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PLANNING PROPOSAL - 1/2018/PLP - 55 Coonara Avenue, West Pennant Hills - summary

 

 

THE  DEVELOPMENT  AND  TRAFFIC  PROBLEMS

  • The Planning Proposal includes a Site Specific Provision for lot sizes of 86m² and 180m² which is inconsistent with the proposed LEP Minimum Lot Size Map.

  • This Mirvac micro-lot housing is out of character with the surrounding locality.

 

  • The LEP stipulates there must be no more than 25% of the units that are Studio or one bedroom whereas this development has 33%.

 

  • The LEP stipulates there must be at least 20% of the units that are three bedroom or more whereas this development has 15%.

 

  • The LEP stipulates there must be at least 40% of all 2 bedroom units that have a minimum internal floor area of 110m² whereas this development has 15%.

 

  • This Mirvac development will have substantially smaller dwellings than any other site in the Sydney Metro Northwest Urban Renewal Corridor.

 

  • There is only one car space for each individual dwelling.

 

  • The change from 9m height to 12m height occurs within the same block so 2-storey and 3-storey dwellings are back to back.

 

  • Without any Floor Space Ratio there would be no restriction on the size of the footprints of the blocks of units.

 

  • The removal of the FSR could result in larger units. This would in turn require larger blocks of units.

 

  • The controls on this ecologically sensitive site must be as stringent as on any other site, which they are not.

 

  • The contribution to local infrastructure is an existing playing field and a perimeter road that Mirvac is required to build anyway for bushfire protection. There is no contribution to state infrastructure.

 

  • The site is incorrectly identified as being within 800m distance of Cherrybrook Station

 

  • It is considered unreasonable to suggest that the residents around the station would primarily use the Metro train for transport and therefore there would be a decrease in traffic

 

  • No traffic improvement options have been proposed for Oakes Rd or Aitken Rd

 

  • The bus priority lane through the WPH Valley, which is identified in the report, is not being

       implemented by Hills Shire Council, RMS or Transport for NSW.

 

  • As a residential site, there would be more traffic contributing to rush hour congestion.

 

  • The traffic report does not include trips generated by the proposed playing field.

 

  • Council's traffic survey is therefore of limited use as the traffic counts are distorted.

 

  • This campus-style development should be repurposed as an employment or educational precinct not bulldozed.

 

THE  ENVIRONMENT

  • E2 Environmental Conservation zoning must be applied to the site as previously agreed to by Mirvac and the Hills Shire Council. However E2 zoning by itself is insufficient protection without a permanent conservation covenant.

 

  • A Stewardship Site, which has a permanent conservation covenant with tied funding for its conservation management in perpetuity is necessary or else it must be Government owned.

  • There must be an accurate boundary surveyed and provided as part of the exhibition process to prevent unnecessary loss of the Forest for housing and to provide certainty to the community that the Forest is being fully protected.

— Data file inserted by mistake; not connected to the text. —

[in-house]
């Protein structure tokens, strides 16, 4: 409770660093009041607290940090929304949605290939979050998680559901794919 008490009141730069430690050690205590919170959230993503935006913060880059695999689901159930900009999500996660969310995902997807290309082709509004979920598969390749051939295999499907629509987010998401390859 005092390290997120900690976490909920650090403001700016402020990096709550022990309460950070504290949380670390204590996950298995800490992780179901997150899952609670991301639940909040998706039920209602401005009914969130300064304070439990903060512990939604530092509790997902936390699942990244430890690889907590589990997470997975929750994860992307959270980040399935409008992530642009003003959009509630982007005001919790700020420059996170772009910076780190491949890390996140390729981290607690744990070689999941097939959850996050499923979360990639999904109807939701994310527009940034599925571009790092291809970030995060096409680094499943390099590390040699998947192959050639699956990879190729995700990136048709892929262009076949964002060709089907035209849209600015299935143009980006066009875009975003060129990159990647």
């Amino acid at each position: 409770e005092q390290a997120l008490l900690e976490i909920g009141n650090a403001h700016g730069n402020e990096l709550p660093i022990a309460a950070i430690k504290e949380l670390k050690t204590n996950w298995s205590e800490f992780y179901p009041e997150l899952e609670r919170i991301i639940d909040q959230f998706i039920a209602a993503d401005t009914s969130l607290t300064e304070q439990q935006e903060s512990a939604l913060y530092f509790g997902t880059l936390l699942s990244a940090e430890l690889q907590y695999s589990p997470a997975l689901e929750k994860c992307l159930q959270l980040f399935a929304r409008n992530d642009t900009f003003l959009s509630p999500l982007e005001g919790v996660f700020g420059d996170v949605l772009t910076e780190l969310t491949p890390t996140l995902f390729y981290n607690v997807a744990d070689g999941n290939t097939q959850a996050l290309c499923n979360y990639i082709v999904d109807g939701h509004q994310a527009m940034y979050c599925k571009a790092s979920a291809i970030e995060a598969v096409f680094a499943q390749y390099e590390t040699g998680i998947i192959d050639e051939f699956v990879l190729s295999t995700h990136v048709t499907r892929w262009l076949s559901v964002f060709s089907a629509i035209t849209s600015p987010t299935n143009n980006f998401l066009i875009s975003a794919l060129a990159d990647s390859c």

• The unit owners would paying to maintain the Forest. This would be the worst possible outcome for the Forest apart from 2017 proposal to build on the whole Critically Endangered Forest.

 

  • The proposed felling of up to 2,000 native trees is unacceptable and must not be permitted

 

  • Each tree being removed must be replaced

 

  • State Forestry employees have recorded and photographed Koalas and have reported that they were probably wild. The site is Koala habitat.

 

  • This Koala habitat must be preserved, including the foraging trees which are growing alongside the IBM buildings. The relative abundance of Koala food trees shows that the site must be considered as Koala habitat.

 

  • Powerful Owls which are listed as a Vulnerable Threatened Species have been known to breed on the Mirvac/IBM site for many years and their habitat must be protected.

 

  • The risk of car-strike for the Powerful Owls on the perimeter road is unacceptable.

 

  • Non-reflective glass must be used across the whole of this development to prevent glass-impact deaths of the birdlife.

  • The total number of bird species recorded in the combined Forest is 118. About 10 species have apparently been lost from the Forest since 1990 alone. Their habitat must be protected to prevent further loss of species.

 

  • The new Planning and Public Spaces Minister Rob Stokes has said "There are public spaces and there are also open spaces that are private and the network of the two is important for sunlight and air and climate and biodiversity - critters don't see the land boundaries".

 

  • The riparian zones for both the upper and lower watercourses are being cleared for an Asset Protection Zone which is inconsistent with Office of Water Guidelines for Riparian Zones. APZs must be outside of the riparian zones.

  • The riparian zone is required to be a fully structured forest habitat yet the bushfire Asset Protection Zone map is inconsistent with that requirement.

 

  • There must be no hazard reduction burns permitted on the site. There are Asset Protection Zones around the whole development area to protect it.

PLANNING PROPOSAL - 1/2018/PLP - 55 Coonara Avenue, West Pennant Hills - more details

 

THE  DEVELOPMENT  AND  TRAFFIC  PROBLEMS